The second video in a series I shot earlier this year, in Toronto, Canada.

John Mitchell C-Leg Story Rev. 1.1 from Kirk Tuck on Vimeo.

Many readers have asked to see the video productions I've been writing about. We have to wait until our clients publish the work we create for them, in a public forum, before we can share them. Fortunately, the client we worked for in Canada, Ottobock Healthcare, is happy to get the videos posted to their public Facebook page as soon as we get them edited and they are approved.

Here is the second video from our time in the great North.

I thought I would quickly rehash how I shot them so that the gear specs will be fresh in your mind while you watch the video.

I took along four cameras but ended up using the same two cameras every day. The "A" camera; used for each interview, was the Sony A7Rii. I shot it using a modified version of picture profile #4, in the 4K setting, and in the APS-C format. The APS-C crop is higher quality than the full frame, although most of us would not know the difference. The second cameras, used for every shred of "B" camera work --- interior and exterior --- was the Sony RX10iii. It was also set up using the same profile but I used it mostly in the full frame, 1080p mode.

My standard fps setting was 30 but I did go to 120 fps for the scenes where I was pretty sure I would like to slow down the action in post processing and would appreciate the smooth, detailed content.

The Sennheiser MKE 600 shotgun microphone was my mic of choice for all interviews. I ran that microphone into a Beachtek interface and took the audio from the Beachtek directly into the interview camera.

The editing was done on a recent iMac computer in Final Cut Pro X. I added Nattress Curves and Levels to the program as a plug-in so I'd have more control over the tonality of the parts that we converted to black and white.

The project parameters in FCPX were 1080p with a ProRes 4:2:2 rendering, sound at 48k 16 bit.

I like the Sony cameras very much and have backed away from my initial bedazzlement with dedicated video cameras. I like being able to toss super fast 85mm lenses on the front of a full frame sensor to get that razor thin depth of field look from time to time. I also like being able to grab stuff from far away with a 600mm equivalent lens. Mostly though, I've found the image quality from the conventional Sony cameras I am using to be exemplary and I'd rather fully fund my SEP every year (yes, it is tax season) that buy more cameras.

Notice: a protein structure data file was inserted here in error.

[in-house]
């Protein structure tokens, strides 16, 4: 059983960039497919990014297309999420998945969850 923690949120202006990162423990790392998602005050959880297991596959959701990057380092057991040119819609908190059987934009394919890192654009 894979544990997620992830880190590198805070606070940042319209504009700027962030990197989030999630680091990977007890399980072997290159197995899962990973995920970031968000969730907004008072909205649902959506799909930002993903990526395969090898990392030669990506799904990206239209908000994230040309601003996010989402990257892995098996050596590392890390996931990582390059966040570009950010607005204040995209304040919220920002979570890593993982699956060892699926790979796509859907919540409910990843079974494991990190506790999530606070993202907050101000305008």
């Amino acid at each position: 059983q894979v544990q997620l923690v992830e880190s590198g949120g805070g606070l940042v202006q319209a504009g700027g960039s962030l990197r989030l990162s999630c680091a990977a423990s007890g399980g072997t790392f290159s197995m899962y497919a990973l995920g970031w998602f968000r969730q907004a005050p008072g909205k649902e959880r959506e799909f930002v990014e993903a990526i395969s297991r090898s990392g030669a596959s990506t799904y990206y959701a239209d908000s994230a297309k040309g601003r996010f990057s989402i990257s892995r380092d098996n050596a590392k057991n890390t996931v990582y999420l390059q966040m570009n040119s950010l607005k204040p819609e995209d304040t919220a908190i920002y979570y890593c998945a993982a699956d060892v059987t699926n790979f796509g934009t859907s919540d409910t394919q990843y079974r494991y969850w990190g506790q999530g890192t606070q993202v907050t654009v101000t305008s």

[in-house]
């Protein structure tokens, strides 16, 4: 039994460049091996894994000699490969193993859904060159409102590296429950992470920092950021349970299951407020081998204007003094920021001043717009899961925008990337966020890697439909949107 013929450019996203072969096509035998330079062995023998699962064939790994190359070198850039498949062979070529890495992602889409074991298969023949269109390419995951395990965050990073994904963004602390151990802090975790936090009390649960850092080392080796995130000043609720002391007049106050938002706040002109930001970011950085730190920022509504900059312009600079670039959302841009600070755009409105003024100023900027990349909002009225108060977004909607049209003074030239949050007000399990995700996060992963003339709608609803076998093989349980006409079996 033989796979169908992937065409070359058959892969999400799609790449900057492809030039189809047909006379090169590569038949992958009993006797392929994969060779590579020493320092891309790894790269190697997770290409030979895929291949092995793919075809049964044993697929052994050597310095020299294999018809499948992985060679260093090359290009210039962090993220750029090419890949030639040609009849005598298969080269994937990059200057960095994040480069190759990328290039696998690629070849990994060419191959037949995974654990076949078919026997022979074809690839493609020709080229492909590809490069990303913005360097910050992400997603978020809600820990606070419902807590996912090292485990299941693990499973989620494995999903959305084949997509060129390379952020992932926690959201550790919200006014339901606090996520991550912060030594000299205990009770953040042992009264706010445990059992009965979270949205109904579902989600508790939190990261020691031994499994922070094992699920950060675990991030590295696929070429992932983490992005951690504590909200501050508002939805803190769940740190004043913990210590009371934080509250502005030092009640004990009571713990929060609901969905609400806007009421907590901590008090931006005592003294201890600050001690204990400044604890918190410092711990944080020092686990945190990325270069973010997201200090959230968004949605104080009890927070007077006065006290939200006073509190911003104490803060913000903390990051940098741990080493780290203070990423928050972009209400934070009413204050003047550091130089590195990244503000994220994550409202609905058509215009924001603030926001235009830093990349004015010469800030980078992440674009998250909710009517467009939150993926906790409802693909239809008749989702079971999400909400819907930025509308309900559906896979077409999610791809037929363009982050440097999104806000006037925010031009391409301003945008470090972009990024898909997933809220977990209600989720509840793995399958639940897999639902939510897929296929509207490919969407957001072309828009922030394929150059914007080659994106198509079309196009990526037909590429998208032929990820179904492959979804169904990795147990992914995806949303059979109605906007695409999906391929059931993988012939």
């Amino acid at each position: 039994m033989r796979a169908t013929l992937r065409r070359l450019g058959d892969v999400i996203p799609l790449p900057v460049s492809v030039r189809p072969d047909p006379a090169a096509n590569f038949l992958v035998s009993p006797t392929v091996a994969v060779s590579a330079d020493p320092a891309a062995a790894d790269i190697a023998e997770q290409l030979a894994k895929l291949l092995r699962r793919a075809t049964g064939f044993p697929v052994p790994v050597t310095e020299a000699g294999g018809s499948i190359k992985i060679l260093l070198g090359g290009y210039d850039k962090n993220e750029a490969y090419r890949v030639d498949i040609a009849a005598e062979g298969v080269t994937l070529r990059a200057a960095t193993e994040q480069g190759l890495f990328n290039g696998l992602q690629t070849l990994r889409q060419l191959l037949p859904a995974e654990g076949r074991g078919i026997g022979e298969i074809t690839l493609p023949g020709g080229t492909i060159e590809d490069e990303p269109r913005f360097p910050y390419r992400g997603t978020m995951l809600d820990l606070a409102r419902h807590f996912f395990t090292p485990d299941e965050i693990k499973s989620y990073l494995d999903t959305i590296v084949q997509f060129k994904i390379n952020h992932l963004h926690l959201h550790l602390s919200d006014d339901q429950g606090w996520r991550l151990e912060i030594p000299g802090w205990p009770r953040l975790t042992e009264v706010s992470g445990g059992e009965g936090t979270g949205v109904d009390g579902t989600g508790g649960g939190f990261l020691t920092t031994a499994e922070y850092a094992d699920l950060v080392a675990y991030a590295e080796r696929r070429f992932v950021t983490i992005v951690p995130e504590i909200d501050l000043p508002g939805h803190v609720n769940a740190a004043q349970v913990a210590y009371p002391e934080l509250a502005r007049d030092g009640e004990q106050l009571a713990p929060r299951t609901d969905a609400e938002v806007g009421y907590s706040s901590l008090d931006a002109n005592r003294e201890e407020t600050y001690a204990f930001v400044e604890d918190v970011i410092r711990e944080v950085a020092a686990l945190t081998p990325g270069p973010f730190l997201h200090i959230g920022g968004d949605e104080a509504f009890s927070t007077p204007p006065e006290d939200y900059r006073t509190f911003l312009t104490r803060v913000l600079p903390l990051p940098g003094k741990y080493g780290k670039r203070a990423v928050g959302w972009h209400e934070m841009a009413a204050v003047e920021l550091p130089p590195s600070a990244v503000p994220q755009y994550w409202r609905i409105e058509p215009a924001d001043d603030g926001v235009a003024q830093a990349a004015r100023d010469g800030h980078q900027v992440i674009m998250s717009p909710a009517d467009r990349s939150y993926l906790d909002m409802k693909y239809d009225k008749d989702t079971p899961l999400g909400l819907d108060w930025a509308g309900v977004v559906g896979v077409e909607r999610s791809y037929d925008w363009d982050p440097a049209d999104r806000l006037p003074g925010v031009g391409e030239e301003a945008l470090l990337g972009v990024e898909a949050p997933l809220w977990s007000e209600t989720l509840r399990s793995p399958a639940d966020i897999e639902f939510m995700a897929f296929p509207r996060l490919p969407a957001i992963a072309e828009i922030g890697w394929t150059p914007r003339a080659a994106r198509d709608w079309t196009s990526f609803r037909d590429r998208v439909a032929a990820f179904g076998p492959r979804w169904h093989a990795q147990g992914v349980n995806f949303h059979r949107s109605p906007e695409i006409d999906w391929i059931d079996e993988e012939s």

One more thing... the Sony RX10iii running with an external monitor delivers nearly 2 full hours of run time. Far exceeding the video run time I was able to get in conventional mirrored cameras I'd previously used.


Michael Matthews said...

Brilliant! Beautifully done. It tells the story with complete authenticity and delivers an irresistable selling statement at the end.

Now, inquiring minds want to know -- how does one get this video to the people who can benefit from the product? That would include all the decision-making physicians and all the patients with existing above-the-knee prostheses who might be inspired to try something different? I know the makers of the Harry's brand razor and blades were able to chase me through virtually every online medium I read until I relented and bought one. But this is a very specialized target.

Kirk Tuck said...

Happily, Michael, distribution isn't my responsibility. I will say that then video we uploaded last week hit over 11,000 views on my client's Facebook page in less than 24 hours. And the one I linked to was on their YouTube page. The benefit of having a very specialized product is the reality that you probably are keenly aware of the small group of individuals who refer patients. In most cases it would be the physical therapy people, the clinicians and people who specialize in prosthetics. There is a time gap between leg amputation and rehab and then between rehab and prosthesis fitting. By the time clients are ready to make decisions the doctors are just a memory.

Thanks for the compliment on the video. I am happy with it. I got good advice from James and Frank. They are the video lifeguards at my editing "swimming pool."

PhotED said...

Another excellent video, Kirk. I will need to start reviewing all your video-focused posts in the next few months as I would like to do more videos to help my wife with her home business, as well as one of the volunteer organizations I work with. Just got a used RX-10 ii (will sell the Mk1 to help defray costs) for the higher quality video. Interestingly, I thought the 1080 video quality on the RX-10 was always better than that of the A7ii, but I guess I don't know how to maximize video yet on the A7. Thanks again for sharing your videos and for being so generous with your knowledge and expertise.

Kirk Tuck said...

Hi PhotED, Don't sell the RX10ii short. I think its 1080p is better than that of the A7ii by a long shot. The A7ii is a bit behind the A7Rii for 1080p as well. The RX10ii is a remarkable camera. I won't part with mine and will happily shoot it interchangeably with the A7Rii or the a6300. The a6300 is a great 4K camera; lower noise than the RX10's and almost as sharp...

PhotED said...

Thanks, Kirk, for confirming. I was also referring to how good the RX-10 Mk I video seemed to be vs the A7ii. I did not realize that the A7ii was actually not as good as the Rx-10 ii's 1080p. Your point above makes me want to try the Mk ii video ASAP if it's even better than the Mk I. Cheers!